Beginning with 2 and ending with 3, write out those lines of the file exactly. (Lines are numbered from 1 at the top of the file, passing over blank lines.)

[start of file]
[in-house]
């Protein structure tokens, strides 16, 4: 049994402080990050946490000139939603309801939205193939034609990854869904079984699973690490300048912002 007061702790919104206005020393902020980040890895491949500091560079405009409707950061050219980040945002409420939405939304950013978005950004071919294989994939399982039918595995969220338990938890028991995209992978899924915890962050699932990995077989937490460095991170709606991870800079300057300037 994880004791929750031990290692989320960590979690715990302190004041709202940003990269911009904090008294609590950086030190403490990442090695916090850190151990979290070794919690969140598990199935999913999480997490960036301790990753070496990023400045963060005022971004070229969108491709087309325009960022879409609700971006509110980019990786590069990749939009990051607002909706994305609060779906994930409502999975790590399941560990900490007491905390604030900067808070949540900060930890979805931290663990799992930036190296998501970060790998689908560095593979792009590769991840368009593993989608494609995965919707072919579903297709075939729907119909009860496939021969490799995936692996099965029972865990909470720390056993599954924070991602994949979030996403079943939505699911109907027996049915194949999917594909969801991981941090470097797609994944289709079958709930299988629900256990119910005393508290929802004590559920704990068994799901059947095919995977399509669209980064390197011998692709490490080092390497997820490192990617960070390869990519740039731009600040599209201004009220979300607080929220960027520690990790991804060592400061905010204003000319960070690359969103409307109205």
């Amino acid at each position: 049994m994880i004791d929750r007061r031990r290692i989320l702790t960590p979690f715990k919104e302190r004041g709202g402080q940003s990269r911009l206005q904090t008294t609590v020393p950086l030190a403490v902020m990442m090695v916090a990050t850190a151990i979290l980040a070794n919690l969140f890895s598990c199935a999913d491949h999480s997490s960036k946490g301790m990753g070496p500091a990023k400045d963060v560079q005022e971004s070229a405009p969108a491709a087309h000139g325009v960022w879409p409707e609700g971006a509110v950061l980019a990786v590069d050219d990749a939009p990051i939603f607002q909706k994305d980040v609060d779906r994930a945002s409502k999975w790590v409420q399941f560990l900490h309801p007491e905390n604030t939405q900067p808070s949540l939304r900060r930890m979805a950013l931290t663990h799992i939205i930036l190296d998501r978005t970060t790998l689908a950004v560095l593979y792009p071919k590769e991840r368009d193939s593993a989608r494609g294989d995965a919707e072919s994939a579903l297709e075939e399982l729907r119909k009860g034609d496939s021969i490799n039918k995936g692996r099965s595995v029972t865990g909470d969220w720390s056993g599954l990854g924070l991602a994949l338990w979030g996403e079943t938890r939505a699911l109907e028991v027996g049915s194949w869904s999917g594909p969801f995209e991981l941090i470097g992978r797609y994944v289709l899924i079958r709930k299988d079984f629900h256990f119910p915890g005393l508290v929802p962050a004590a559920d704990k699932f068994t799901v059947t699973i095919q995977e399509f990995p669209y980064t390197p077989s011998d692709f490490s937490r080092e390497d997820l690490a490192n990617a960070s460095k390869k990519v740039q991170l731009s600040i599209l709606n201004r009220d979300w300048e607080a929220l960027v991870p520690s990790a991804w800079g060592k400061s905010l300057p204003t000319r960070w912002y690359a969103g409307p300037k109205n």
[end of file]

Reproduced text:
């Protein structure tokens, strides 16, 4: 049994402080990050946490000139939603309801939205193939034609990854869904079984699973690490300048912002 007061702790919104206005020393902020980040890895491949500091560079405009409707950061050219980040945002409420939405939304950013978005950004071919294989994939399982039918595995969220338990938890028991995209992978899924915890962050699932990995077989937490460095991170709606991870800079300057300037 994880004791929750031990290692989320960590979690715990302190004041709202940003990269911009904090008294609590950086030190403490990442090695916090850190151990979290070794919690969140598990199935999913999480997490960036301790990753070496990023400045963060005022971004070229969108491709087309325009960022879409609700971006509110980019990786590069990749939009990051607002909706994305609060779906994930409502999975790590399941560990900490007491905390604030900067808070949540900060930890979805931290663990799992930036190296998501970060790998689908560095593979792009590769991840368009593993989608494609995965919707072919579903297709075939729907119909009860496939021969490799995936692996099965029972865990909470720390056993599954924070991602994949979030996403079943939505699911109907027996049915194949999917594909969801991981941090470097797609994944289709079958709930299988629900256990119910005393508290929802004590559920704990068994799901059947095919995977399509669209980064390197011998692709490490080092390497997820490192990617960070390869990519740039731009600040599209201004009220979300607080929220960027520690990790991804060592400061905010204003000319960070690359969103409307109205």
């Amino acid at each position: 049994m994880i004791d929750r007061r031990r290692i989320l702790t960590p979690f715990k919104e302190r004041g709202g402080q940003s990269r911009l206005q904090t008294t609590v020393p950086l030190a403490v902020m990442m090695v916090a990050t850190a151990i979290l980040a070794n919690l969140f890895s598990c199935a999913d491949h999480s997490s960036k946490g301790m990753g070496p500091a990023k400045d963060v560079q005022e971004s070229a405009p969108a491709a087309h000139g325009v960022w879409p409707e609700g971006a509110v950061l980019a990786v590069d050219d990749a939009p990051i939603f607002q909706k994305d980040v609060d779906r994930a945002s409502k999975w790590v409420q399941f560990l900490h309801p007491e905390n604030t939405q900067p808070s949540l939304r900060r930890m979805a950013l931290t663990h799992i939205i930036l190296d998501r978005t970060t790998l689908a950004v560095l593979y792009p071919k590769e991840r368009d193939s593993a989608r494609g294989d995965a919707e072919s994939a579903l297709e075939e399982l729907r119909k009860g034609d496939s021969i490799n039918k995936g692996r099965s595995v029972t865990g909470d969220w720390s056993g599954l990854g924070l991602a994949l338990w979030g996403e079943t938890r939505a699911l109907e028991v027996g049915s194949w869904s999917g594909p969801f995209e991981l941090i470097g992978r797609y994944v289709l899924i079958r709930k299988d079984f629900h256990f119910p915890g005393l508290v929802p962050a004590a559920d704990k699932f068994t799901v059947t699973i095919q995977e399509f990995p669209y980064t390197p077989s011998d692709f490490s937490r080092e390497d997820l690490a490192n990617a960070s460095k390869k990519v740039q991170l731009s600040i599209l709606n201004r009220d979300w300048e607080a929220l960027v991870p520690s990790a991804w800079g060592k400061s905010l300057p204003t000319r960070w912002y690359a969103g409307p300037k109205n």